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Harry Prewitt
by on September 26, 2019
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This classic phrase, in the affirmative sense, is usually accepted without major problems, not only when applied to the healthcare world, but too many other aspects of daily life. Benjamin Franklin said, “An ounce of prevention is worth as much as a pound of cure.” In these times, however, the health system and a vast majority of its professional members believe the phrase but do not make an excessive case in everyday reality.
The frequency in technical terms, the prevalence of chronic diseases, especially cardiovascular, neurodegenerative, pulmonary, metabolic, cancer, or AIDS, increases rapidly in the western world. This situation also supposes a foreseeable increase in health expenditure, which is currently still low.
This health expenditure is mainly concentrated up to 75% of the total in primary or specialized care for patients with chronic diseases and the pharmaceutical expenditure derived from their treatment. The health system in many countries is designed to “care for the sick and cure them” and not so much to “prevent disease and promote health.”
In times of crisis, it does not seem that claiming an increase in the health budget is a proposal with a high probability of success. Therefore, a strategic and logical alternative to cope with the burden of chronic disease and the increase in health spending is to try to reduce or control the problem to its fullest extent: preventing the early onset of chronic diseases.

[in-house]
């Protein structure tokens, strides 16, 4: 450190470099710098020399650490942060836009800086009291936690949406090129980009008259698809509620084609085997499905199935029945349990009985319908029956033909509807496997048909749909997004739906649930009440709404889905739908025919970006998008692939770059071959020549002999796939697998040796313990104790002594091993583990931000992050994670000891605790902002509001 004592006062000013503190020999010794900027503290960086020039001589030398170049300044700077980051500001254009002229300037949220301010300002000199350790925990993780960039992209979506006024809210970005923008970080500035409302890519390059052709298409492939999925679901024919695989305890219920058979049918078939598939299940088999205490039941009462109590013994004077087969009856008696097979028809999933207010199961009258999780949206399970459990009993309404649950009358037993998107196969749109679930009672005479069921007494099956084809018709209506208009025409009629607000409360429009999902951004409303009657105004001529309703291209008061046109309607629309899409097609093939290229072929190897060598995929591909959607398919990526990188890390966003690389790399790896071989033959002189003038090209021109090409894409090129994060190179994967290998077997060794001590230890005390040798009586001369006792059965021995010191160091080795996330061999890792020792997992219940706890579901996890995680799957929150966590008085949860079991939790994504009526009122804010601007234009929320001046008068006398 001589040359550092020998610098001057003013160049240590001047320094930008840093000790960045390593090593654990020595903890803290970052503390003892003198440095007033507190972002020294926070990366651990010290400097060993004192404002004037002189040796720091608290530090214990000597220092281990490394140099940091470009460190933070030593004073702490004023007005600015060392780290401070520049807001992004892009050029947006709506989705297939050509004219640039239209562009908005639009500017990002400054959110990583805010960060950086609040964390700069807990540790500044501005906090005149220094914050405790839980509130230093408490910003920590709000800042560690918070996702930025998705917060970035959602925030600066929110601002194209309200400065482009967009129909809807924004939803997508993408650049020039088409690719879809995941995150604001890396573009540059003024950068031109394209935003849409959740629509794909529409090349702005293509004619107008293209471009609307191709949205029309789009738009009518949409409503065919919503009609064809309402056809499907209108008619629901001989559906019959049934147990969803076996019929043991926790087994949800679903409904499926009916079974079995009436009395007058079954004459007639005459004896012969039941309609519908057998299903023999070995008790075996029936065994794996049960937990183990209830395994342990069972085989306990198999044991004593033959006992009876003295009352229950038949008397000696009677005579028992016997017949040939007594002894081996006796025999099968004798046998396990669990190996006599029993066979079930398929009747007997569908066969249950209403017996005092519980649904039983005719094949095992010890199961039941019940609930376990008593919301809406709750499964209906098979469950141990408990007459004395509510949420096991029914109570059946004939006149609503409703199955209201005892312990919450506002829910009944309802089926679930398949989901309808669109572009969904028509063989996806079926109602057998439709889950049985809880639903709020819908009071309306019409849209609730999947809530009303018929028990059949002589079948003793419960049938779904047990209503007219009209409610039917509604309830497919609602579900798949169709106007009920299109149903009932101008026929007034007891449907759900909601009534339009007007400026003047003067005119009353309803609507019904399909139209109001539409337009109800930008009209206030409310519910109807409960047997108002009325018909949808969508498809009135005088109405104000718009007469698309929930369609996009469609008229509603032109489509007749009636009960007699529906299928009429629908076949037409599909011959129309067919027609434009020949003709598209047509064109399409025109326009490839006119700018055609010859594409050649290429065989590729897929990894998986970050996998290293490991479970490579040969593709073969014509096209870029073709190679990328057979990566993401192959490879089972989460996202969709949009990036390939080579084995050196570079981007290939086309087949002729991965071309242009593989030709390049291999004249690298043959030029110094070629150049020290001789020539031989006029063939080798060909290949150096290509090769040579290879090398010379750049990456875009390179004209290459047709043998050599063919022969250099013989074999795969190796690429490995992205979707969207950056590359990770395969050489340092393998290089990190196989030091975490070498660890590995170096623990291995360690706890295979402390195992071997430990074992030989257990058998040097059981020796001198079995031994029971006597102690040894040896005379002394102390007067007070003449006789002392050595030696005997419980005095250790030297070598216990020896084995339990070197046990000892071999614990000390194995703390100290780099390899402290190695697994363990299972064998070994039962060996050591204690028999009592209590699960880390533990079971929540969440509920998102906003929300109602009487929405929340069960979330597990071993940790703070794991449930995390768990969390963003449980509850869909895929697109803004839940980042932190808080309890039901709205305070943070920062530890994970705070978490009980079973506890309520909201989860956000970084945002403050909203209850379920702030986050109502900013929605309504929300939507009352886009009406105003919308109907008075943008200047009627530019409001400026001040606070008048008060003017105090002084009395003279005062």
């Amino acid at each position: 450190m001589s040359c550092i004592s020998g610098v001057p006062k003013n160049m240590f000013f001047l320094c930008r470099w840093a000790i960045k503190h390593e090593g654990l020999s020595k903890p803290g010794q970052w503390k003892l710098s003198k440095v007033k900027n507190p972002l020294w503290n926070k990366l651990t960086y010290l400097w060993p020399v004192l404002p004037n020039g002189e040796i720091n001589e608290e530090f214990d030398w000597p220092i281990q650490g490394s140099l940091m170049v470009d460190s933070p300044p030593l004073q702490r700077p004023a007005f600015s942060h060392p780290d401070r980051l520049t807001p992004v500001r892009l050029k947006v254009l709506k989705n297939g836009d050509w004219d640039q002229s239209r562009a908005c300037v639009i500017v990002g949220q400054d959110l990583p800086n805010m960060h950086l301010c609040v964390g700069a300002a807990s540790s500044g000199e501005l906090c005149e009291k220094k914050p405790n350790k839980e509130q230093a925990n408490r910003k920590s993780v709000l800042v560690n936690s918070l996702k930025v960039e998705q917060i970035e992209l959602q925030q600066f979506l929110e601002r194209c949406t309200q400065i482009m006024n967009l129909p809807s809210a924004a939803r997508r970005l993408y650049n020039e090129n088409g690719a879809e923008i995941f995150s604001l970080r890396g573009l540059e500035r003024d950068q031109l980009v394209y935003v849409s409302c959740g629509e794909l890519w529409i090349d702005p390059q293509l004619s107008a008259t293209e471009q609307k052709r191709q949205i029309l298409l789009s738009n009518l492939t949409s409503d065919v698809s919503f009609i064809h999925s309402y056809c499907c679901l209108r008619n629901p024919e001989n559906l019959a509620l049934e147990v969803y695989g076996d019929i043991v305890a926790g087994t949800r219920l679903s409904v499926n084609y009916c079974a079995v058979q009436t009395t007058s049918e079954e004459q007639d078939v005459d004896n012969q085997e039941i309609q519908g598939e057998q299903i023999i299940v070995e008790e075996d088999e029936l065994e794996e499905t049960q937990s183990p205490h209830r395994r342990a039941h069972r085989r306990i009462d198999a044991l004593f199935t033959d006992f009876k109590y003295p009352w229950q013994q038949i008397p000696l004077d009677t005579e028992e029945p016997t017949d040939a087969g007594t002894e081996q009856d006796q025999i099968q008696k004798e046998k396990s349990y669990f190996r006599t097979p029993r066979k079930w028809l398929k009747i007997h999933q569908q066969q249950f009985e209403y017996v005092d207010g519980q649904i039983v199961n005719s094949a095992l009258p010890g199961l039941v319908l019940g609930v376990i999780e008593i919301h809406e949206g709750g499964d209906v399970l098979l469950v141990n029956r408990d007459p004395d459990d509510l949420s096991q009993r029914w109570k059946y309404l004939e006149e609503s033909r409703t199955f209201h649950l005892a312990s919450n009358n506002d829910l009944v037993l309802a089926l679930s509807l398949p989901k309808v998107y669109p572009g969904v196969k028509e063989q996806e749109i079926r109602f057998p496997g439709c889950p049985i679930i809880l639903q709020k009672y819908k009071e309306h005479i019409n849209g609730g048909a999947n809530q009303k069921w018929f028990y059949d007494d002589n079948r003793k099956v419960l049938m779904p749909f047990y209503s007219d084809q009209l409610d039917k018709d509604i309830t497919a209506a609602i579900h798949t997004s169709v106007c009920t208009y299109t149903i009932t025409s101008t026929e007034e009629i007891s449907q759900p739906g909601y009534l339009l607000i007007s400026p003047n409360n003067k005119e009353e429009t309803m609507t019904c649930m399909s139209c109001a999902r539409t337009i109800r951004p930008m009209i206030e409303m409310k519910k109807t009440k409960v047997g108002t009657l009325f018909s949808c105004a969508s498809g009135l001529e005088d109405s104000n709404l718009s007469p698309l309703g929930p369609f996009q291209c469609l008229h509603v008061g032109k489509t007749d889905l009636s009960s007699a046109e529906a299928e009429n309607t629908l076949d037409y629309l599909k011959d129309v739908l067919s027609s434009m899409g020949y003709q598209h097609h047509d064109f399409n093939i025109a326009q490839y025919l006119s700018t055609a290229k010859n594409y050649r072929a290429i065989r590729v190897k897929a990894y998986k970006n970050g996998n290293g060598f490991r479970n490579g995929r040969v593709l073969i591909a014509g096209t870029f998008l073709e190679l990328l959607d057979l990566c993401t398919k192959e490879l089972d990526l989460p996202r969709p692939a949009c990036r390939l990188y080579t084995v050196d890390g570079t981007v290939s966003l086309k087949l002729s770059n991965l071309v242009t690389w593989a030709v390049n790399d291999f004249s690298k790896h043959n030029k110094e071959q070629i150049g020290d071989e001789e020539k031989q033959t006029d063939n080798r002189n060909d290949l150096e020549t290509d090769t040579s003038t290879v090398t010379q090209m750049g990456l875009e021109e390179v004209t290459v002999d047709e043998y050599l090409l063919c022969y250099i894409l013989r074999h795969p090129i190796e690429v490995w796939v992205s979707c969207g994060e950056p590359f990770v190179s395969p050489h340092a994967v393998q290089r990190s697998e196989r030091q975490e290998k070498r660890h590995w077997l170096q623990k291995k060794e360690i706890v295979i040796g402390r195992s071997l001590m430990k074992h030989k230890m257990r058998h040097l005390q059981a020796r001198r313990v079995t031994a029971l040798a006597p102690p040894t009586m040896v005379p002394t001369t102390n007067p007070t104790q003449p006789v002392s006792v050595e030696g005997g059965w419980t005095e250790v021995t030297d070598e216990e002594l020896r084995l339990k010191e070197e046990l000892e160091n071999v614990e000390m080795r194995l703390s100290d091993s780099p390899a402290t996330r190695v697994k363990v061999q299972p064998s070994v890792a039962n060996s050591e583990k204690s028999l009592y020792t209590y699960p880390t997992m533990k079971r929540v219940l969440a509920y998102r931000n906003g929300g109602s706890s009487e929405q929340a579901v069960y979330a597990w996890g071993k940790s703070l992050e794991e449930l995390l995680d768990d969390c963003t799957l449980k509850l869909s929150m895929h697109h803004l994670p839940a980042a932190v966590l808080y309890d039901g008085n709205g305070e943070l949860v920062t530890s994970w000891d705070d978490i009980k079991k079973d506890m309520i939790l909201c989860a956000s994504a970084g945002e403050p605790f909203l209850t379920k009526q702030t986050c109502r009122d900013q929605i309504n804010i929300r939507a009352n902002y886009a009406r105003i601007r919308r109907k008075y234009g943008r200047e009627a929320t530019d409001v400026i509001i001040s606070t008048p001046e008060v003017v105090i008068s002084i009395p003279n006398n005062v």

Promotion of health and prevention of diseases, modifying our behaviors and habits, developing preventive vaccines, and detecting cases of disease early before it progresses can favorably influence the frequency of occurrence of diseases or their severity.
The idea of prevention is better than cure is also further analyzed by Prabhash Karan, a writer, metallurgical engineer, computer scientist, and sociologist from India. Prabhash is the founder of the Indian Social Sciences Organization and earned prominence due to the popularity and success of his books.
Prabhash has authored around five best-sellers, one of which known as “Of Human Nature and Good Habits.” In this book, Prabhash takes a descriptive approach to the idea of avoiding bigger damage with hands-on preparation. He instigates the idea that prevention is by far the best approach towards living a fulfilling life. Using a preventive approach, one can ideally make sound and wiser decisions for oneself, avoid things, and pursuits, which may have dire consequences in the future.
Prabhash elaborates this point by making it evidently relevant to all aspects of our life, that if we take a step back, we could allow ourselves of more control and liberty. The book enlightens us with the idea that prevention can be managed not only at a personal level but in all respects outside of our own control. Work well, eat healthy, sleep sound, smile more, make better decisions, and altogether live a happier life. Furthermore, his book highlights that taking gradual steps towards this cause would be the right thing to do.
As we said at the beginning, affirming that “prevention is better than cure” is an intuitive, acceptable and politically correct concept. Many of the chronic diseases mentioned depending, in part, on the existence of modifiable risk factors. A very clear example is obesity and diabetes, or tobacco and cardiovascular disease. Early detection of breast cancer and colon and rectal cancer can reduce mortality from these tumors by up to 15-20%.
The current economic crisis can be an incentive for us to increase our attention and investments in health prevention and promotion, for personal and personal interest and for the common interest. Now it would be necessary to mobilize personal and social resources.
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